Liverpool owners confirm plans after investment talks

Graeme Bailey
Liverpool owner John W. Henry remains committed to the club
Liverpool owner John W. Henry remains committed to the club / Michael Regan/GettyImages

Liverpool’s principal owner, John W. Henry, insists that Fenway Sports Group remain fully committed to the club going forward, despite searching for extra investment.

The American, head of FSG, has reaffirmed that that Liverpool were never put up for sale, but were always just looking for investment partners and 90min understands they are on course to finalise significant agreements with new investors.

Speaking to the Liverpool Echo, Henry outlined his and FSG's continued commitment to the club.

“While we formalised a process that has identified potential investors for the club, we remain fully committed to the long-term success of the club,” Henry confirmed.

“That has been the case since day one in 2010. Our efforts every day have been and continue to be focused on the long-term health and competitiveness of the club.

“Investment in the club is never for the short term. This approach has been successful over the long haul with patience necessary from time to time. We’ve seen many football clubs go down unsustainable paths.



"We have and will continue to focus our attention on investing wisely in the transfer market and we remain incredibly proud of our squad.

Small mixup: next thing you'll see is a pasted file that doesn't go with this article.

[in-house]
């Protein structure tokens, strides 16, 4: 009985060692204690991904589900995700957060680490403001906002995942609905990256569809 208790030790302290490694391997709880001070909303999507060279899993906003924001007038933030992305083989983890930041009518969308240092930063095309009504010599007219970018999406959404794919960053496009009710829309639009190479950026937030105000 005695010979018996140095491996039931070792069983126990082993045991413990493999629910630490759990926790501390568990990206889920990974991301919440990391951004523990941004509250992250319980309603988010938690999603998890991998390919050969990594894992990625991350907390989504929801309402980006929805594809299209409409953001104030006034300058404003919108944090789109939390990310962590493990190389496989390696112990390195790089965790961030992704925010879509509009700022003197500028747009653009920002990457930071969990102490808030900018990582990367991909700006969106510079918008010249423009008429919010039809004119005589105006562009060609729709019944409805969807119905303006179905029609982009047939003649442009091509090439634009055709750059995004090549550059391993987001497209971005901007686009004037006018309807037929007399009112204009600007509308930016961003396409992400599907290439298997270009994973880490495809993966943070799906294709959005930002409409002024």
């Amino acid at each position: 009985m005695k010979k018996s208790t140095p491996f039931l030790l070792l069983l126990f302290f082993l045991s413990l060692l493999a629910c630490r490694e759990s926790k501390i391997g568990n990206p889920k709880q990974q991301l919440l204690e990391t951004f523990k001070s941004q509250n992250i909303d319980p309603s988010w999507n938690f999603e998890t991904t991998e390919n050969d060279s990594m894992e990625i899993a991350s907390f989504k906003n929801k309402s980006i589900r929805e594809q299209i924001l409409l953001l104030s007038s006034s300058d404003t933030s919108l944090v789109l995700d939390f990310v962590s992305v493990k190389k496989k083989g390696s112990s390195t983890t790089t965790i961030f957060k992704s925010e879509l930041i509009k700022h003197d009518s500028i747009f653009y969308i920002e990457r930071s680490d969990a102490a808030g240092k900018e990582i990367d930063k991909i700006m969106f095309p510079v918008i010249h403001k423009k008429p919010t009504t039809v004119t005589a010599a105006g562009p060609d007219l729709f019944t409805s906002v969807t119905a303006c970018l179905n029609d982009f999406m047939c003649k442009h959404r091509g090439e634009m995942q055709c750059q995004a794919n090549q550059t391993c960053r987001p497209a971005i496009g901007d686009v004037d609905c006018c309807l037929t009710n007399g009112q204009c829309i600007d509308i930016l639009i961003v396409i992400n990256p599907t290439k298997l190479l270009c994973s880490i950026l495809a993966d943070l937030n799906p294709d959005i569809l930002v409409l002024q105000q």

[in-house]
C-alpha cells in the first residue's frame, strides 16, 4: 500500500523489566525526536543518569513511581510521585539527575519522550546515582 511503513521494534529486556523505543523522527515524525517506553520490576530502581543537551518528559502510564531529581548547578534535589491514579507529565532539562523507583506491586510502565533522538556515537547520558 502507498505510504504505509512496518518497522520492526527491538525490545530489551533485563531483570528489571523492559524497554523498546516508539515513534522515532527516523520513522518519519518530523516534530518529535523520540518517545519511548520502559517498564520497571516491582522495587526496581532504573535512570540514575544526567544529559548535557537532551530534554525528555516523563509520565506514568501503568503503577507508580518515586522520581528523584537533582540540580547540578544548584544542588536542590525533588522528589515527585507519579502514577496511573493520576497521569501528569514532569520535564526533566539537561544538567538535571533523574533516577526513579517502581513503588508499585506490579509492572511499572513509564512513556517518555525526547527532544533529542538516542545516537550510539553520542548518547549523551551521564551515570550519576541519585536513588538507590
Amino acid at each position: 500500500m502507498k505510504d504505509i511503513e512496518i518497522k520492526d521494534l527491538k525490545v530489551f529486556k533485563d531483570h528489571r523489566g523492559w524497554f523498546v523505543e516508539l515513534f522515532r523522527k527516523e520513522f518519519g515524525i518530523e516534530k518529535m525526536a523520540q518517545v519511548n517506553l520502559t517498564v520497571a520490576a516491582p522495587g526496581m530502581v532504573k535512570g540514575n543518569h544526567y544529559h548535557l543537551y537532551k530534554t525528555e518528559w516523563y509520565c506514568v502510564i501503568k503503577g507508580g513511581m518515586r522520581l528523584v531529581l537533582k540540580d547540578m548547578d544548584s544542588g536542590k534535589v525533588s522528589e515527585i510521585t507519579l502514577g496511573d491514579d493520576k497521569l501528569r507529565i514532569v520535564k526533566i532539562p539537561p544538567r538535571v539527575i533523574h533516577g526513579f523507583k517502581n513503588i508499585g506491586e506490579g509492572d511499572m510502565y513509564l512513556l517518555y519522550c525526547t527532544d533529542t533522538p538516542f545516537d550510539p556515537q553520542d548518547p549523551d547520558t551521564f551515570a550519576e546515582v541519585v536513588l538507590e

“At the same time we continue investing in our training facilities, our main stand and currently the Anfield Road stand. These are all physical reflections of our resolve and how very seriously Fenway Sports Group takes its responsibilities for this great club. In regard to Liverpool Football Club, our commitment remains stronger than ever.”

Henry also again pointed to his belief that the Premier League needs to introduce some sort of spending limits, similar to those seen in other leagues across Europe.

“The league itself is extraordinarily successful and is the greatest football competition in the world, but we’ve thought for some time there should be limits on spending so that the league doesn’t go the way of European leagues where one or two clubs annually have little competition," he added.